“This bill would, among other things, prohibit state and local law enforcement agencies, including school police and security departments, from using resources to investigate, interrogate, detain, detect, or arrest persons for immigration enforcement purposes, as specified.

“The bill would require, within 3 months after the effective date of the bill, the Attorney General, in consultation with the appropriate stakeholders, to publish model policies limiting assistance with immigration enforcement to the fullest extent possible for use by those entities for those purposes.

“The bill would require all public schools, health facilities operated by the state or a political subdivision of the state, and courthouses to implement the model policy, or an equivalent policy.

“The bill would state that all other organizations and entities that provide services related to physical or mental health and wellness, education, or access to justice, including the University of California, are encouraged to adopt the model policy.

“The bill would require a law enforcement agency that chooses to participate in a joint law enforcement task force, as defined, to submit a report every 6 months to the Department of Justice, as specified.

“The bill would require the Attorney General, within 14 months after the effective date of the bill, and twice a year thereafter, to report on the types and frequency of joint law enforcement task forces, and other information, as specified, and to post those reports on the Attorney General’s Internet Web site.”

In conclusion, the Legislative Counsel’s digest states: “This bill would declare that it is to take effect immediately as an urgency statute.”

I sent a text message to Jerry Dyer on Monday, asking the Police Chief about his thoughts on SB 54. His text reply:

“Currently, local law enforcement agencies have the discretion to partner with ICE (Immigration and Customs Enforcement) or HSI (Homeland Security Investigations), and do so through targeted operations to apprehend identified criminals. For example, ICE may request tactical support from a local police department during an operation to arrest members of a gang or drug cartel for civil or criminal immigration violations.

“Additionally, local law enforcement also engages in federal joint task forces with various federal law enforcement agencies, including ICE and HSI. These task forces all focus on crime and national security; however, immigration enforcement often plays a role in carrying out those missions. For instance, if during a joint investigation into a drug trafficking operation, HSI or ICE identifies one of the suspects as an individual with an immigration violation, the task force may use that violation to apprehend that suspect.

“Senate Bill 54 hinders these efforts by creating roadblocks and ambiguities when it comes to local law enforcement’s ability to participate in operations with federal agencies.

“SB 54 will definitely make it much more difficult to apprehend undocumented dangerous criminals, resulting in negative consequences that threaten the safety of our communities.

“This bill was not well thought out. I have no doubt this bill would have the unintended consequence of protecting dangerous criminals, and create more fear in our communities by forcing federal immigration operations out of our jails and into our communities.”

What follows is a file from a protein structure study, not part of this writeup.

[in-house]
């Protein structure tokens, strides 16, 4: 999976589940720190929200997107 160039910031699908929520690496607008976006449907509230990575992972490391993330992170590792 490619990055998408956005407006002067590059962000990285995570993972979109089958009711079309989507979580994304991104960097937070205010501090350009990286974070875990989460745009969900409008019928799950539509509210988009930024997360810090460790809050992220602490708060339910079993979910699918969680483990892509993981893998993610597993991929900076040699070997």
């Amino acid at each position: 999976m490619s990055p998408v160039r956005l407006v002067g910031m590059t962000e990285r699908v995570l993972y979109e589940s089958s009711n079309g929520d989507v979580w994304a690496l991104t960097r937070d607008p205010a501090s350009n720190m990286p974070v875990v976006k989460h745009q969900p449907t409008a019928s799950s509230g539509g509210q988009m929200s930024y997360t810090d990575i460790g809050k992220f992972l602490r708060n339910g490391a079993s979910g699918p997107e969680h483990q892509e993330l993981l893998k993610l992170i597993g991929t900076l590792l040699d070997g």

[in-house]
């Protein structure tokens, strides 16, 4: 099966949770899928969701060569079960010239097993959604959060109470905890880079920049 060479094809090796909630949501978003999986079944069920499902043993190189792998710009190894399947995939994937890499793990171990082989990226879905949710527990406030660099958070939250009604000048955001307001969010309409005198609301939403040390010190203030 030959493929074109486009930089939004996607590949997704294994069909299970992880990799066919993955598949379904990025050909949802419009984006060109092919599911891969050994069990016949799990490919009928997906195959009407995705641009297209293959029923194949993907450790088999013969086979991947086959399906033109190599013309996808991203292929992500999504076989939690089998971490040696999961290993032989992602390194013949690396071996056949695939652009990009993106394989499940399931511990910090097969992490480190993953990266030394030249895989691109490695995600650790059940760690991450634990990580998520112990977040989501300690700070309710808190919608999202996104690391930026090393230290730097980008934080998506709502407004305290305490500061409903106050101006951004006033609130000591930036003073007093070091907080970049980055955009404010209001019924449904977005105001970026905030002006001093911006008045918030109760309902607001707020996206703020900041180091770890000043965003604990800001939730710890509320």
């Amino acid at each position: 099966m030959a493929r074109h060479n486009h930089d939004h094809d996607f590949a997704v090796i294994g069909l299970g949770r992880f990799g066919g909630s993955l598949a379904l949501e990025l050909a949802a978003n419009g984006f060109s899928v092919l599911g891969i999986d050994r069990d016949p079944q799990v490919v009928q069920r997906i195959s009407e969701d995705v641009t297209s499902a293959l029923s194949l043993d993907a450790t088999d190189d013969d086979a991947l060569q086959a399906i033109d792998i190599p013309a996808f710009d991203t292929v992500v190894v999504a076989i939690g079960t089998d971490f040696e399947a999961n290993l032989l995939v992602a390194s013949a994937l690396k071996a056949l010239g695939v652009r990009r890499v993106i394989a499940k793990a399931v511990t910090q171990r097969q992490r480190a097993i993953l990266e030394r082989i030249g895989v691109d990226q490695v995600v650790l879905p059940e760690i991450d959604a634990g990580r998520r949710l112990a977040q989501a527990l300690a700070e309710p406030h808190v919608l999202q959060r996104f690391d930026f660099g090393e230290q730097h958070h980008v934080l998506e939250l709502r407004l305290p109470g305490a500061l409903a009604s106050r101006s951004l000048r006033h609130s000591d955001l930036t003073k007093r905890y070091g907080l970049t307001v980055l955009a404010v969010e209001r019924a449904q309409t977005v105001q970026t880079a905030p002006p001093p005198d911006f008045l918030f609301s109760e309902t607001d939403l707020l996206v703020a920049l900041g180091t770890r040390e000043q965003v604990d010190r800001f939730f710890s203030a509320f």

Mayor Lee Brand said he has read the latest draft of SB 54.

“I don’t agree with it,” Brand told me Monday evening by phone.

The Mayor said SB 54 would make it harder for law enforcement to protect Fresno from “drug cartels, gang-bangers and murderers.”

District 6 Council Member Garry Bredefeld in an email to me on Monday wrote that he opposes SB 54.

“SB 54 would significantly limit the ability of our local law enforcement officers and agencies to communicate with other (federal) law enforcement agencies,” Bredefeld wrote. “ This will clearly and dramatically make our city and other communities more unsafe.

“It will potentially result in loss of millions of dollars in federal funding which is often used to fight violent crime and drug trafficking. We are a nation of laws. We cannot and should not selectively enforce laws by creating sanctuary cities and now potentially make California a ‘sanctuary state.’”

This issue is full of politics and complexity. For example, City Hall’s budget also gets help from Sacramento. If Brandau’s resolution is approved, does Gov. Jerry Brown use the money spigot to threaten and intimidate Fresno?

Fresno officials probably feel like Belgium in August 1914.

Should his resolution be approved, Brandau said, “I’d hate to fathom what our friends in Sacramento would be willing to do. I don’t know how charged up they are about this. I know there are some who would like to penalize us if we passed this resolution. We’re the fifth largest city in the state, but we’re also a very needy city. They know we have special needs. I would hate to see them turn their guns on one of their own cities. But it wouldn’t surprise me.”

There’s always the possibility that Trump will blink. California could become a sanctuary state, veto all federal legislation it doesn’t like, continue to avidly pursue the Calexit option, and Trump does nothing more than grumble while keeping the federal dollars flowing this way.

“We don’t know,” Brandau said. “It would be a big gamble. I’m not the guy that wants to gamble on this.”